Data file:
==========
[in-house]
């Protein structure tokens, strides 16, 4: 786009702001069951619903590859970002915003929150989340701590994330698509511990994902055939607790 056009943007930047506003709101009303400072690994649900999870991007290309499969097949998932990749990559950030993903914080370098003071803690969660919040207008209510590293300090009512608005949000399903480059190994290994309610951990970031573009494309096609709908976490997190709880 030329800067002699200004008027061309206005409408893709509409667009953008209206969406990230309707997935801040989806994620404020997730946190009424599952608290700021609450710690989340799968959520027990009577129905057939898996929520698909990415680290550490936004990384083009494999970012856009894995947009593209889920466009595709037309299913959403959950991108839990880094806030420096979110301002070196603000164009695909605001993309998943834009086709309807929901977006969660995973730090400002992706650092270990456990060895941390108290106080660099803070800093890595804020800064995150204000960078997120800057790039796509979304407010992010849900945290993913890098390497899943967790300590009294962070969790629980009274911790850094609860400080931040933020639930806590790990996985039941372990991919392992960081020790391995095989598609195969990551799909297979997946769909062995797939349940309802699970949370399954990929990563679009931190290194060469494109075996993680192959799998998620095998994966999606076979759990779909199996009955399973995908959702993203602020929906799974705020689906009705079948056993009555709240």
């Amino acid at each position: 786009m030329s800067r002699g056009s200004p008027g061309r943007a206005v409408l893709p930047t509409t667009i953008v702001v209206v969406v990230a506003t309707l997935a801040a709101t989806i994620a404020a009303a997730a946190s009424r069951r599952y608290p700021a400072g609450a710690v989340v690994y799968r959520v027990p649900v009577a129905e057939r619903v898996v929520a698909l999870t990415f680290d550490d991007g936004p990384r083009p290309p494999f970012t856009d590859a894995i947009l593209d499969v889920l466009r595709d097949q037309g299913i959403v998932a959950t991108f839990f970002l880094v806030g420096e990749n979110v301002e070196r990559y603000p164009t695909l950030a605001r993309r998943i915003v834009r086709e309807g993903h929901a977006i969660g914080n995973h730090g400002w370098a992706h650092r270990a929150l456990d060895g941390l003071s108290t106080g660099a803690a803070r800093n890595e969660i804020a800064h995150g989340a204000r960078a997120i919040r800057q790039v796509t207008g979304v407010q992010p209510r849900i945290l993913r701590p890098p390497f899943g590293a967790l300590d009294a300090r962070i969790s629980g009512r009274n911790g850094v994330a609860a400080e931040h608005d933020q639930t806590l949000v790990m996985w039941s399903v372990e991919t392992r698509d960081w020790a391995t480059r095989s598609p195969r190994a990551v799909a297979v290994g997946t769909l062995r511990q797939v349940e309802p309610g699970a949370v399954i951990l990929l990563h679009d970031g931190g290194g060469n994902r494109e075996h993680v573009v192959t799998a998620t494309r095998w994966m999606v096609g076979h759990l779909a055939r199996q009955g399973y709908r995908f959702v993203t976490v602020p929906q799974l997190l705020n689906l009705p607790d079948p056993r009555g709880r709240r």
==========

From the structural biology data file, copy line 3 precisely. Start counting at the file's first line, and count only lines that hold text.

């Amino acid at each position: 786009m030329s800067r002699g056009s200004p008027g061309r943007a206005v409408l893709p930047t509409t667009i953008v702001v209206v969406v990230a506003t309707l997935a801040a709101t989806i994620a404020a009303a997730a946190s009424r069951r599952y608290p700021a400072g609450a710690v989340v690994y799968r959520v027990p649900v009577a129905e057939r619903v898996v929520a698909l999870t990415f680290d550490d991007g936004p990384r083009p290309p494999f970012t856009d590859a894995i947009l593209d499969v889920l466009r595709d097949q037309g299913i959403v998932a959950t991108f839990f970002l880094v806030g420096e990749n979110v301002e070196r990559y603000p164009t695909l950030a605001r993309r998943i915003v834009r086709e309807g993903h929901a977006i969660g914080n995973h730090g400002w370098a992706h650092r270990a929150l456990d060895g941390l003071s108290t106080g660099a803690a803070r800093n890595e969660i804020a800064h995150g989340a204000r960078a997120i919040r800057q790039v796509t207008g979304v407010q992010p209510r849900i945290l993913r701590p890098p390497f899943g590293a967790l300590d009294a300090r962070i969790s629980g009512r009274n911790g850094v994330a609860a400080e931040h608005d933020q639930t806590l949000v790990m996985w039941s399903v372990e991919t392992r698509d960081w020790a391995t480059r095989s598609p195969r190994a990551v799909a297979v290994g997946t769909l062995r511990q797939v349940e309802p309610g699970a949370v399954i951990l990929l990563h679009d970031g931190g290194g060469n994902r494109e075996h993680v573009v192959t799998a998620t494309r095998w994966m999606v096609g076979h759990l779909a055939r199996q009955g399973y709908r995908f959702v993203t976490v602020p929906q799974l997190l705020n689906l009705p607790d079948p056993r009555g709880r709240r």